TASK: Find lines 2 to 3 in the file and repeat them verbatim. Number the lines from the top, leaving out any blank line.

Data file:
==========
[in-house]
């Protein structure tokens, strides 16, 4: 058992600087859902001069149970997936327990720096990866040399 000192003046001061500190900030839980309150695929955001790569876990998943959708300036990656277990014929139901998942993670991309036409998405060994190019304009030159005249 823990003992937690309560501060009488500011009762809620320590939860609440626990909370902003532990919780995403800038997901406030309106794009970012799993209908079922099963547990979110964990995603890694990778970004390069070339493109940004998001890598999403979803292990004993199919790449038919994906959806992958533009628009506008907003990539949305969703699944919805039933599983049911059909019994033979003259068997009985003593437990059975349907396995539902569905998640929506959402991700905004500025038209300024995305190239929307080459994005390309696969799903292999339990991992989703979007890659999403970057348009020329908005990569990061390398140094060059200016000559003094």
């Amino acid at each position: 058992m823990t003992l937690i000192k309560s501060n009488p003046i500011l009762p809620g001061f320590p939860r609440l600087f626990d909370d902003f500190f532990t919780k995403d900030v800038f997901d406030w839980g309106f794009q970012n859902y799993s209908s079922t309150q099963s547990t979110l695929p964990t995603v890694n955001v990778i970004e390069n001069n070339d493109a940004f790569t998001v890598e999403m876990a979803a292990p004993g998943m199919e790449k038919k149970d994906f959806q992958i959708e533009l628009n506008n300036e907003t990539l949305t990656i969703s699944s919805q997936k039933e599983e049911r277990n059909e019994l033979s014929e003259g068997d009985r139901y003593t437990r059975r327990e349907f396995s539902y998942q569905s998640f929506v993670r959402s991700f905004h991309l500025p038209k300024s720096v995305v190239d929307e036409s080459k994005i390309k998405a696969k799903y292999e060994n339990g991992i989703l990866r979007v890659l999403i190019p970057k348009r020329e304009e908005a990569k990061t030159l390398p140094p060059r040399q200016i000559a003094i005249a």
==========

């Protein structure tokens, strides 16, 4: 058992600087859902001069149970997936327990720096990866040399 000192003046001061500190900030839980309150695929955001790569876990998943959708300036990656277990014929139901998942993670991309036409998405060994190019304009030159005249 823990003992937690309560501060009488500011009762809620320590939860609440626990909370902003532990919780995403800038997901406030309106794009970012799993209908079922099963547990979110964990995603890694990778970004390069070339493109940004998001890598999403979803292990004993199919790449038919994906959806992958533009628009506008907003990539949305969703699944919805039933599983049911059909019994033979003259068997009985003593437990059975349907396995539902569905998640929506959402991700905004500025038209300024995305190239929307080459994005390309696969799903292999339990991992989703979007890659999403970057348009020329908005990569990061390398140094060059200016000559003094």
């Amino acid at each position: 058992m823990t003992l937690i000192k309560s501060n009488p003046i500011l009762p809620g001061f320590p939860r609440l600087f626990d909370d902003f500190f532990t919780k995403d900030v800038f997901d406030w839980g309106f794009q970012n859902y799993s209908s079922t309150q099963s547990t979110l695929p964990t995603v890694n955001v990778i970004e390069n001069n070339d493109a940004f790569t998001v890598e999403m876990a979803a292990p004993g998943m199919e790449k038919k149970d994906f959806q992958i959708e533009l628009n506008n300036e907003t990539l949305t990656i969703s699944s919805q997936k039933e599983e049911r277990n059909e019994l033979s014929e003259g068997d009985r139901y003593t437990r059975r327990e349907f396995s539902y998942q569905s998640f929506v993670r959402s991700f905004h991309l500025p038209k300024s720096v995305v190239d929307e036409s080459k994005i390309k998405a696969k799903y292999e060994n339990g991992i989703l990866r979007v890659l999403i190019p970057k348009r020329e304009e908005a990569k990061t030159l390398p140094p060059r040399q200016i000559a003094i005249a």